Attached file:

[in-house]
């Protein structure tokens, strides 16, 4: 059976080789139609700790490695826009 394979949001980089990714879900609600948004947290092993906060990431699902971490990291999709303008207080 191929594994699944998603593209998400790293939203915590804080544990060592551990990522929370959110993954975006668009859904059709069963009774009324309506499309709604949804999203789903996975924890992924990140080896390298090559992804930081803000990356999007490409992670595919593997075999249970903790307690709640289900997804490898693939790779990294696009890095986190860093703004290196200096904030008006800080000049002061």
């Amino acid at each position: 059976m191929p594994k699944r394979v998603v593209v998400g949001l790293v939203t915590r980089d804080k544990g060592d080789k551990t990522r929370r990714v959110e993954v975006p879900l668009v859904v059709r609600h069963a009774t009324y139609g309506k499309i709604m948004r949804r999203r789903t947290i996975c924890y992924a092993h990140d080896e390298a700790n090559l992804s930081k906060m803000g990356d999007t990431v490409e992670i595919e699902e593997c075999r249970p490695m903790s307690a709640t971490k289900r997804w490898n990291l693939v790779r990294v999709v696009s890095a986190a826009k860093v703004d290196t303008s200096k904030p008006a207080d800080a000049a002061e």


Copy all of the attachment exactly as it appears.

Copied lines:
[in-house]
């Protein structure tokens, strides 16, 4: 059976080789139609700790490695826009 394979949001980089990714879900609600948004947290092993906060990431699902971490990291999709303008207080 191929594994699944998603593209998400790293939203915590804080544990060592551990990522929370959110993954975006668009859904059709069963009774009324309506499309709604949804999203789903996975924890992924990140080896390298090559992804930081803000990356999007490409992670595919593997075999249970903790307690709640289900997804490898693939790779990294696009890095986190860093703004290196200096904030008006800080000049002061």
């Amino acid at each position: 059976m191929p594994k699944r394979v998603v593209v998400g949001l790293v939203t915590r980089d804080k544990g060592d080789k551990t990522r929370r990714v959110e993954v975006p879900l668009v859904v059709r609600h069963a009774t009324y139609g309506k499309i709604m948004r949804r999203r789903t947290i996975c924890y992924a092993h990140d080896e390298a700790n090559l992804s930081k906060m803000g990356d999007t990431v490409e992670i595919e699902e593997c075999r249970p490695m903790s307690a709640t971490k289900r997804w490898n990291l693939v790779r990294v999709v696009s890095a986190a826009k860093v703004d290196t303008s200096k904030p008006a207080d800080a000049a002061e």